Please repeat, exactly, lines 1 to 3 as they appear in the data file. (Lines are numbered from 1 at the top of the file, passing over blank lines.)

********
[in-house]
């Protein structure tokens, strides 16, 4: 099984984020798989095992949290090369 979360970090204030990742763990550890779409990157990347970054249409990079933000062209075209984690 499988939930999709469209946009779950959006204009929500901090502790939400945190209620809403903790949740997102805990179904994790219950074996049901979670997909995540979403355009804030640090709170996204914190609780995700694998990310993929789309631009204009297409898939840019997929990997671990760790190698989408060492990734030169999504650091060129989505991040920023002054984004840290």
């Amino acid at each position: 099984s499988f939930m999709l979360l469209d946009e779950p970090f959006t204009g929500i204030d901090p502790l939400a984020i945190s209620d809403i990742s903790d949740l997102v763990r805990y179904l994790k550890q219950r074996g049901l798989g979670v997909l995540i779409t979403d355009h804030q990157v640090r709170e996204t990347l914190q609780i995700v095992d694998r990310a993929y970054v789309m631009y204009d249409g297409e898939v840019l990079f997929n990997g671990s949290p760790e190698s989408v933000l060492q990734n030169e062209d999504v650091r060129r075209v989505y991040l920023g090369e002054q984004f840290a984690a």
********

[in-house]
């Protein structure tokens, strides 16, 4: 099984984020798989095992949290090369 979360970090204030990742763990550890779409990157990347970054249409990079933000062209075209984690 499988939930999709469209946009779950959006204009929500901090502790939400945190209620809403903790949740997102805990179904994790219950074996049901979670997909995540979403355009804030640090709170996204914190609780995700694998990310993929789309631009204009297409898939840019997929990997671990760790190698989408060492990734030169999504650091060129989505991040920023002054984004840290």
């Amino acid at each position: 099984s499988f939930m999709l979360l469209d946009e779950p970090f959006t204009g929500i204030d901090p502790l939400a984020i945190s209620d809403i990742s903790d949740l997102v763990r805990y179904l994790k550890q219950r074996g049901l798989g979670v997909l995540i779409t979403d355009h804030q990157v640090r709170e996204t990347l914190q609780i995700v095992d694998r990310a993929y970054v789309m631009y204009d249409g297409e898939v840019l990079f997929n990997g671990s949290p760790e190698s989408v933000l060492q990734n030169e062209d999504v650091r060129r075209v989505y991040l920023g090369e002054q984004f840290a984690a």